ABOUT THE ARTIST
Sarah Jones is a Saint John-based visual artist, art historian and gallery owner. Sarah graduated with a Master of Arts degree in Art History from Queen's University in Fall 2009, and was a recipient of the prestigious Social Sciences and Humanities Research Council (SSHRC) graduate research grant. Returning to Saint John, she opened Jones Gallery + Studio in 2010. Sarah was a finalist in the Emerging Artist category for the inaugural Saint John 225 Arts Awards Gala ‘Originals,’ represented Saint John at the NCC 2010 Cultural Capital Celebration in Ottawa, and will represent New Brunswick in the cultural competition in the upcoming Games of La Francophonie in Nice, France, 2013.
Inspired by the gritty streets of her port city hometown, Sarah’s artwork explores the intersections of urban and industrial culture in Saint John. In other words, she just really digs cranes, tankers, graffiti and precarious-looking fire escapes. She has work in public and private collections across Canada.
Sarah’s studio is now located at 73 Duke Street, an absurd micro-building with an in-house macro-dog, a space always smelling of oil paint and paint thinner, and also, infamously, the location of one of two Saint John Scooter Gang headquarters.
View Sarah's curriculum vitae.
My work engages with urban spaces and industrial landscapes, particularly those found in my hometown of Saint John, an established industrial port city. I use the active, working and industrial elements of Saint John – the Port, the Potash Terminal, Courtenay Bay facilities, and the Irving Oil Refinery – as visual cues to guide my representational and non-representational work. These aspects of an urban landscape are often viewed as blandly utilitarian, modern and unattractive, and as a result are ignored by those cultural workers (artists, tourism promoters) whose job it is to visually brand the city. I attempt to turn a fresh gaze on the aesthetic of industrial and urban spaces, to explore the strong lines that run through such landscapes, and to challenge the sometimes negative perception of cities with industrial heritage. I have tried with my past work, and will continue to endeavour with future work, to ask the viewer to re-consider (or “re-see”) what may be viewed as the non-aesthetically-pleasing parts of our civic/provincial/Maritime identity. My long-term goal, beyond simply being fascinated with urban spaces and documenting how they work, is to recast the vision of my hometown as edgy, gritty and culturally relevant, my province and region as a place with rich urban and maritime industrial cultures.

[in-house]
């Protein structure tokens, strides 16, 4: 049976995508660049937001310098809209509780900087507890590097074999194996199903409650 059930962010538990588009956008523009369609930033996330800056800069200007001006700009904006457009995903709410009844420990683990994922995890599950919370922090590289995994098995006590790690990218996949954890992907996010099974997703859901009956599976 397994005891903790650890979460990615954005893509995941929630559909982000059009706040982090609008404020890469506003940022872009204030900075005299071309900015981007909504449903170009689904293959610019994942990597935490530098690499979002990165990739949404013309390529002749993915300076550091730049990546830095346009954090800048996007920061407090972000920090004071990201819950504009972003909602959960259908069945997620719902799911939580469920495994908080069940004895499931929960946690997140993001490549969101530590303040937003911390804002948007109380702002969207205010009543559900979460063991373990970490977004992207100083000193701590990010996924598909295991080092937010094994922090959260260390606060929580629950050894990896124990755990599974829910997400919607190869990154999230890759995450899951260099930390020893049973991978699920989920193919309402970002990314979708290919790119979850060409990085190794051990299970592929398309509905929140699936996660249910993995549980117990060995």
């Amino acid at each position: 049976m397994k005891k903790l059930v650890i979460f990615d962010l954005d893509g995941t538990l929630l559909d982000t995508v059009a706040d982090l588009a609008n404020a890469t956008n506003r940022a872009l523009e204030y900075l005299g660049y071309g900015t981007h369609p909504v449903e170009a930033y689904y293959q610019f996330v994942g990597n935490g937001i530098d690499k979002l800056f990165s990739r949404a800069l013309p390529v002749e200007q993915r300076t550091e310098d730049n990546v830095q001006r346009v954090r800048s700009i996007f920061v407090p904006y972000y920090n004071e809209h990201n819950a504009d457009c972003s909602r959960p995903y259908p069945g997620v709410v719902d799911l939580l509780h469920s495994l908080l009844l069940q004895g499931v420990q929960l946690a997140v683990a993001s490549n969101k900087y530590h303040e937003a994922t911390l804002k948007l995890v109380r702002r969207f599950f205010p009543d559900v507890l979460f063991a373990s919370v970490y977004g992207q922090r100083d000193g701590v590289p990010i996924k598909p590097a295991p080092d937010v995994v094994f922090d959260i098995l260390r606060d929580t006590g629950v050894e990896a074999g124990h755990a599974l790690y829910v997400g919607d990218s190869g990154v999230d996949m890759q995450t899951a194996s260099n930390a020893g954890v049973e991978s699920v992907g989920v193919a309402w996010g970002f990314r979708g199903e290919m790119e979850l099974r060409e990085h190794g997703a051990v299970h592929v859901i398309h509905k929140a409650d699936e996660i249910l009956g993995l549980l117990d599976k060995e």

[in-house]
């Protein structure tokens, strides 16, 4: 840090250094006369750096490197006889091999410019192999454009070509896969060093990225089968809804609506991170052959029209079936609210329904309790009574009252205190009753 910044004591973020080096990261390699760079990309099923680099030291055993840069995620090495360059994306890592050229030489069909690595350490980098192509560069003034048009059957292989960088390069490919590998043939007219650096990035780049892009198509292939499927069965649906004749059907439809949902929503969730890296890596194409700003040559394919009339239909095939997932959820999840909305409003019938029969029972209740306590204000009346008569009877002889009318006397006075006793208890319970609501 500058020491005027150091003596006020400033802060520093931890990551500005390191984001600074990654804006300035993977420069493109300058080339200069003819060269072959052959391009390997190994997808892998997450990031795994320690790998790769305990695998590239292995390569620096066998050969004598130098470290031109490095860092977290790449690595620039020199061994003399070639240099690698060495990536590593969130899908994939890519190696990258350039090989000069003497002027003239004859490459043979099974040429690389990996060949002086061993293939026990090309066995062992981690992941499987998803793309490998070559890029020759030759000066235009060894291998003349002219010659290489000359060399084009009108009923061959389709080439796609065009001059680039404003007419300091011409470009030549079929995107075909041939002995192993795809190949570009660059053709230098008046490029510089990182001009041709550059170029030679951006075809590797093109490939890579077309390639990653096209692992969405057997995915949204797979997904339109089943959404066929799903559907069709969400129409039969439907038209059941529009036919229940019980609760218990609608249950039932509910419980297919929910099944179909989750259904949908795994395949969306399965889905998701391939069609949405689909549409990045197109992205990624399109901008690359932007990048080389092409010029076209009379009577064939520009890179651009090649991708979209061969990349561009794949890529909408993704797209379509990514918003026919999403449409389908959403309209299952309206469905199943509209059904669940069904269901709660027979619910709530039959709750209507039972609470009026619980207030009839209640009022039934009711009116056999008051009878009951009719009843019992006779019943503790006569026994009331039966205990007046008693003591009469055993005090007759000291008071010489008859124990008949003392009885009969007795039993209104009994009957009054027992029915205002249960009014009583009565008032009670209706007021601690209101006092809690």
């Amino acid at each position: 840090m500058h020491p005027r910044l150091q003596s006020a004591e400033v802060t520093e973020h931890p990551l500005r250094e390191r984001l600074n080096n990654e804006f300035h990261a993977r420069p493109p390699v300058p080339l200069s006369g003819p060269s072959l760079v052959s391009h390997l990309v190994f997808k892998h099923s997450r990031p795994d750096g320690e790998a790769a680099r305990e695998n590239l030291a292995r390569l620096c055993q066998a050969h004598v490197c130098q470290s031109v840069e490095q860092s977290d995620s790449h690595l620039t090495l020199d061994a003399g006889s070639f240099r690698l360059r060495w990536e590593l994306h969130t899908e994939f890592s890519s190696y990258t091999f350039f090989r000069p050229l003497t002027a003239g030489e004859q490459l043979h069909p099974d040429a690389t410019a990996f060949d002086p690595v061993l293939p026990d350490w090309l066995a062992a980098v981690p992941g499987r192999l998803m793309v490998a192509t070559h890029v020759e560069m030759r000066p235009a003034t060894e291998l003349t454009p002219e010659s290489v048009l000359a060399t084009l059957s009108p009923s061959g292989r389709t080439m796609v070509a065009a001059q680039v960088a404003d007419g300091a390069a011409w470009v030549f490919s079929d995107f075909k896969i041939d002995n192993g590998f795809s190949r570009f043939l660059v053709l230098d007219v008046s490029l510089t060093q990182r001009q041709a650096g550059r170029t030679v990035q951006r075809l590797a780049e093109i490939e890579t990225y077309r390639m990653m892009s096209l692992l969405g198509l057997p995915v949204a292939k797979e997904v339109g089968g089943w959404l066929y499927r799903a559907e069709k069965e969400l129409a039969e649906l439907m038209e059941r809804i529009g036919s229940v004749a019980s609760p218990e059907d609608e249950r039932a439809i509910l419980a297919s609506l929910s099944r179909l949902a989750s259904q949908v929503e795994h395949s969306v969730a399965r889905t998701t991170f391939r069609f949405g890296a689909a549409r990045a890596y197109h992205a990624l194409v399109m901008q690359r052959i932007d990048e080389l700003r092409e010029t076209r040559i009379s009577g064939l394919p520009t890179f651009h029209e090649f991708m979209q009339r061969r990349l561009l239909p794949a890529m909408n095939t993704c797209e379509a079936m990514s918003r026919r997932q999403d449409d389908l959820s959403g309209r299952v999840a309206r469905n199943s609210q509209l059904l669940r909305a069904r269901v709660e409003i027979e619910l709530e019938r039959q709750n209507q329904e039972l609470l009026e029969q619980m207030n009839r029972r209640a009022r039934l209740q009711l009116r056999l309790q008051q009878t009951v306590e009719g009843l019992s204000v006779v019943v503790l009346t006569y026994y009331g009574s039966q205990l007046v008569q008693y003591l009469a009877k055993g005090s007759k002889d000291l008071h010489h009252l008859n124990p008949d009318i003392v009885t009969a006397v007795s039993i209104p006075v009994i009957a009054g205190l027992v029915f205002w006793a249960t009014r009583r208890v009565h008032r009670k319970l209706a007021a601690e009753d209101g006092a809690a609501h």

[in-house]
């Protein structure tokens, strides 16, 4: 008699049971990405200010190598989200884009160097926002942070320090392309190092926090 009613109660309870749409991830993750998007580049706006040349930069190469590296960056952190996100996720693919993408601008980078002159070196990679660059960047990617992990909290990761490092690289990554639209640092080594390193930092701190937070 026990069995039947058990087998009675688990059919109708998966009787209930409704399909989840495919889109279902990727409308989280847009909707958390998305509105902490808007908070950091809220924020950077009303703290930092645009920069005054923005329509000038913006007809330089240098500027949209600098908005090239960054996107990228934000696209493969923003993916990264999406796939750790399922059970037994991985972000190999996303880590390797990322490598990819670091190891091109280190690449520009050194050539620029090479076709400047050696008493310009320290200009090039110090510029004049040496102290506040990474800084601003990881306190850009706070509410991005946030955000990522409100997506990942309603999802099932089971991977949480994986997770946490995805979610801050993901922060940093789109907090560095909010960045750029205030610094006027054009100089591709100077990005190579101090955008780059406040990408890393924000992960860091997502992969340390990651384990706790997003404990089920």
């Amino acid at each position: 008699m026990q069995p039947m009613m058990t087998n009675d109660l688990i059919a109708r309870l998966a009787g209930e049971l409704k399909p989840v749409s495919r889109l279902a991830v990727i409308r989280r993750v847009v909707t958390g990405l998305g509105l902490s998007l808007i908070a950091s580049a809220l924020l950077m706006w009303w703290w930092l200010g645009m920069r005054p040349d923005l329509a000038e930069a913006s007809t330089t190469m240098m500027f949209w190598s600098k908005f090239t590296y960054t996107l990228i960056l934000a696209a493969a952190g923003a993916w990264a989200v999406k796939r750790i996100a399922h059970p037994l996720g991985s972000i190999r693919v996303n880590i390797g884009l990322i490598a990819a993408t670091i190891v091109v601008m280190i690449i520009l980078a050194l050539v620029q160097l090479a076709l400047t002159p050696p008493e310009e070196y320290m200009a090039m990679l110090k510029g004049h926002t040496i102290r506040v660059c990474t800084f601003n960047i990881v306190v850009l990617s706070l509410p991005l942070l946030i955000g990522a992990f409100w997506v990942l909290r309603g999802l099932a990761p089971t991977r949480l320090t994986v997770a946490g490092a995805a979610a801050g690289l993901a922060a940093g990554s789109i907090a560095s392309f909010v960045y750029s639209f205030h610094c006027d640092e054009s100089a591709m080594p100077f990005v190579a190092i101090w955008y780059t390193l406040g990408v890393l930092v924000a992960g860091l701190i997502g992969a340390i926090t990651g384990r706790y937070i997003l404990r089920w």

Put simply, I just really dig refineries, cranes, train cars, tankers, graffiti and precarious-looking fire escapes, and I am happy to be working as a visual artist in a region that can afford me such material.